Wednesday, June 27, 2012

When Life Gives You Lemons [And You Hate Lemonade]

{By Hailey Sadler}
Your parents warn you about it from an early age.

You get the inkling that it might actually be true, when certain things happen – like your sibling getting way better stuff on Christmas or your friend landing the main part in the play, even though your audition was [objectively, of course] far better.

Then you grow up [some]; reality hits and it hits hard. There’s someone you love. And they die. There’s something you want really, really badly and work like a maniac for. And you don’t get it. You fail. Someone who lied and cheated wins in your place. There’s a dream you have. And it fades away, far out of your reach. There’s something you prayed for with all your heart. And it doesn’t happen. Life isn't fair.

Why?? I can honestly say that I do not know. You can shake your fist in the face of heaven or you can lie on the ground in broken subjection, crying out for a reason; you can become bitter, cynical, and decide it’s not worth loving, trying, dreaming, or praying when confronted with the bald fact that so much in life is wrong and messed up and unjust. For no apparent reason. Sometimes it seems as if that is what bothers us most. We cry out for a why, a reason in the face of the pointless pain, a thread of purpose interwoven throughout the appalling unfairness of it all. We can bear it, as long as we can believe there is a master plan behind it all, making it somehow worthwhile.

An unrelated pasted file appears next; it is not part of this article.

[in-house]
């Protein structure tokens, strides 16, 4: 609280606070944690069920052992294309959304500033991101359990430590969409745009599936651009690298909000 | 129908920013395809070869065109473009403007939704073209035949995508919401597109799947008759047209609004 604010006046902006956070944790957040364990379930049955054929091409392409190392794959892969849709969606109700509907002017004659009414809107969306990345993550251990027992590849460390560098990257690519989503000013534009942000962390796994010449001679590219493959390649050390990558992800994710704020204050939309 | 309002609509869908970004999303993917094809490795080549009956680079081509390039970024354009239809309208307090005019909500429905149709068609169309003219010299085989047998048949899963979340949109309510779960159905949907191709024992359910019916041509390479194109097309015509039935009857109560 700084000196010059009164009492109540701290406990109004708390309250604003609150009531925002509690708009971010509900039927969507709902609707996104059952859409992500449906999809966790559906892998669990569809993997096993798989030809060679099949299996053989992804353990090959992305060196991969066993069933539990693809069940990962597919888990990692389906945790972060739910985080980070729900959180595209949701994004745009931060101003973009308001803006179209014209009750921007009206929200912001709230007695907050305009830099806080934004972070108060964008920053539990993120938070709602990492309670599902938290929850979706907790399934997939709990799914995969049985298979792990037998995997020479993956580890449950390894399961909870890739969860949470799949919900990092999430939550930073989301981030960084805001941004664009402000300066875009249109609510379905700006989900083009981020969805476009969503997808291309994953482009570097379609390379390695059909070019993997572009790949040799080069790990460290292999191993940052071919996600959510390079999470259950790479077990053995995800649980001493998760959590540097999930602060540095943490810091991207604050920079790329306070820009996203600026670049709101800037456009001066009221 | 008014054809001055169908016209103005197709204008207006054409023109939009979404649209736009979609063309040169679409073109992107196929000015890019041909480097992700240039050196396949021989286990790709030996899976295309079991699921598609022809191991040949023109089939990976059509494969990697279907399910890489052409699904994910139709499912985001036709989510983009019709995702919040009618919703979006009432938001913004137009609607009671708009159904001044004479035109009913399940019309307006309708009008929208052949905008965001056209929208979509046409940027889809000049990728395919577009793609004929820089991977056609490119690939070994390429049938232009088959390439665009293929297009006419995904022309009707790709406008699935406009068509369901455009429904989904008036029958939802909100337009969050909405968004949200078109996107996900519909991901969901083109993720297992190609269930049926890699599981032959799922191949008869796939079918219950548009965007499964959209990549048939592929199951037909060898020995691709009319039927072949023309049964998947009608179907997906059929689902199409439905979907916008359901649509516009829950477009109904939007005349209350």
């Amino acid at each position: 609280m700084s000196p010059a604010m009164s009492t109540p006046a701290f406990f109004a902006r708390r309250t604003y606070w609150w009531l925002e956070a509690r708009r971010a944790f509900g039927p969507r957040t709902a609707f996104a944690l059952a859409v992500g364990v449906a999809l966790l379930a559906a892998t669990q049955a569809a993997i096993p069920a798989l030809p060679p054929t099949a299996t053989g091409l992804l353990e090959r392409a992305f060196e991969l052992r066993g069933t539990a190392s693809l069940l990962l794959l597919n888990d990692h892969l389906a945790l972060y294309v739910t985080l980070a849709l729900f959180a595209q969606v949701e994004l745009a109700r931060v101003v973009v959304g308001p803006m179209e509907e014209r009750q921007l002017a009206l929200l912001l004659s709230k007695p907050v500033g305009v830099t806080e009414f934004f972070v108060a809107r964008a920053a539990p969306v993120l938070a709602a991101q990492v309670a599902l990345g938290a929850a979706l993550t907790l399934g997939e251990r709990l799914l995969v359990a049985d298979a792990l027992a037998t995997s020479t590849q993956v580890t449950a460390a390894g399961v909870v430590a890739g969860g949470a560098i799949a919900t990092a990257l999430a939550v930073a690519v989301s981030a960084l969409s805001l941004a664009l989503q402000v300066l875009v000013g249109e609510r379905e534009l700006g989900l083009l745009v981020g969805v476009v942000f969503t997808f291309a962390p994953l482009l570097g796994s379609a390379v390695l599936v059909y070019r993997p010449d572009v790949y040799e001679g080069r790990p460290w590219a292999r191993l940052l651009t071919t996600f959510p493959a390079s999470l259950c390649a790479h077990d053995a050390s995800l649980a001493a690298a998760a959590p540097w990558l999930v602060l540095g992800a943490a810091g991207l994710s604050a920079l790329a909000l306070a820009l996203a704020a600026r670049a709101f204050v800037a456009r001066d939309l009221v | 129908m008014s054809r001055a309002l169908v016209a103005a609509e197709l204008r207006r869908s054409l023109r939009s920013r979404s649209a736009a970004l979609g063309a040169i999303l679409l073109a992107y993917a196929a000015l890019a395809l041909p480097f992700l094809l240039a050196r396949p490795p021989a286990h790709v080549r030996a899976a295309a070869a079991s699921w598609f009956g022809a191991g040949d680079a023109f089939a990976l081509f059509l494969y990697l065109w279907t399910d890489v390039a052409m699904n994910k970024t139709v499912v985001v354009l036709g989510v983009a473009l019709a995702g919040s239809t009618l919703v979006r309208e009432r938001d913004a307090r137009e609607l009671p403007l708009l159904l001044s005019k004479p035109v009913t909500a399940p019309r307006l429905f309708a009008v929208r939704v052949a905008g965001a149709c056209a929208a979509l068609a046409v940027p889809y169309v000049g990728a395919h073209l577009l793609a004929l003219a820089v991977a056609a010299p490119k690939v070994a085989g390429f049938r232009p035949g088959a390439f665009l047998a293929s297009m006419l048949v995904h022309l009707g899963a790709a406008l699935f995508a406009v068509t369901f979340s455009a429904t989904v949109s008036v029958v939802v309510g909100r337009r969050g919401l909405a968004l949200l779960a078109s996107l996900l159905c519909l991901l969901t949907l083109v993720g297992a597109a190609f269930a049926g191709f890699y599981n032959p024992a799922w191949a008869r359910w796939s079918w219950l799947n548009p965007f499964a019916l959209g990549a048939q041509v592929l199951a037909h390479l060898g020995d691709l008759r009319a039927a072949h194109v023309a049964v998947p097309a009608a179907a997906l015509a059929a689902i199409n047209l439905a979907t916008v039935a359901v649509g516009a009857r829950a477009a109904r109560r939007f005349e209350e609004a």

That is the other option. You can trust.

It’s not exactly something I am naturally good at. If it tells you anything, I was the child who would not stand up on the picnic table and fall backwards into the scrawny arms of her Sunday School class. Just not going to do that, sorry. It is still hard – I want reasons, I want logic, I want some sort of guarantee that I won’t be hurt if I trust [that I won’t end up with my back on the ground and my Sunday school group chorusing, “oops!”]… which defeats the purpose of trusting, I guess. But what we have to realize is, trust is not about who we are. It’s about who God is. Trust your life on who He is,  and along the way you will find that He takes away the frustration and disappointment and in its place, gives peace. Illogical, unreasonable peace that passes all understanding.

Choosing to trust is more of a journey than a destination. I know because I am still on my own journey, a journey to reconcile the two undeniable facts I see around me:

That life is terribly, terribly unfair.

 And God is terribly, terribly good.

Things don’t always make sense, and to my mind, grasping for logic, that can be hard to accept. But God is good. And someday, when the veil of mortality and constraints of time and place are torn away, and we get to glimpse this world and these lives from His vantage point,  we will suddenly be able to comprehend the reconciliation of those to facts and see how perfect His purpose was all along.

Until then, trust. You don’t have to understand it all. It won’t all make sense. But that’s ok. If you knew every reason why, it would no longer be trusting. ;)

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